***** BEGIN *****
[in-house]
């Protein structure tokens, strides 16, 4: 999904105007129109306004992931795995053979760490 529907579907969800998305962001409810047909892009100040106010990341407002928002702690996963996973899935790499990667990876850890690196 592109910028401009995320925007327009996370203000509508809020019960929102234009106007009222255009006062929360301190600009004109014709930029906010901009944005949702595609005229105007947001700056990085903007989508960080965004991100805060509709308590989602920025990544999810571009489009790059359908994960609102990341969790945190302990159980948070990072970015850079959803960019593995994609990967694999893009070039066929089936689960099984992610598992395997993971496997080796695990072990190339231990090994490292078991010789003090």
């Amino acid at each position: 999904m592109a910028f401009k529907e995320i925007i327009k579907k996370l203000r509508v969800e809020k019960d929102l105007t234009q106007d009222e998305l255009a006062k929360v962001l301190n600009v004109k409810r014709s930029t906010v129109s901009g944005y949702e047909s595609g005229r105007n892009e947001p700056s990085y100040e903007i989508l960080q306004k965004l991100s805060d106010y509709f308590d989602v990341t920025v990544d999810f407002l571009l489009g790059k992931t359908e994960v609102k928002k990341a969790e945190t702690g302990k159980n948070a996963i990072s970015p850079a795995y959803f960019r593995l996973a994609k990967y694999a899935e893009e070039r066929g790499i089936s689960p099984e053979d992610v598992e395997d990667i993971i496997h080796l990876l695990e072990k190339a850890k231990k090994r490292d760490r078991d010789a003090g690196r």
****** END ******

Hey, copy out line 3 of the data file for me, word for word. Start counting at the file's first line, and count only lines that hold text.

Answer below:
């Amino acid at each position: 999904m592109a910028f401009k529907e995320i925007i327009k579907k996370l203000r509508v969800e809020k019960d929102l105007t234009q106007d009222e998305l255009a006062k929360v962001l301190n600009v004109k409810r014709s930029t906010v129109s901009g944005y949702e047909s595609g005229r105007n892009e947001p700056s990085y100040e903007i989508l960080q306004k965004l991100s805060d106010y509709f308590d989602v990341t920025v990544d999810f407002l571009l489009g790059k992931t359908e994960v609102k928002k990341a969790e945190t702690g302990k159980n948070a996963i990072s970015p850079a795995y959803f960019r593995l996973a994609k990967y694999a899935e893009e070039r066929g790499i089936s689960p099984e053979d992610v598992e395997d990667i993971i496997h080796l990876l695990e072990k190339a850890k231990k090994r490292d760490r078991d010789a003090g690196r």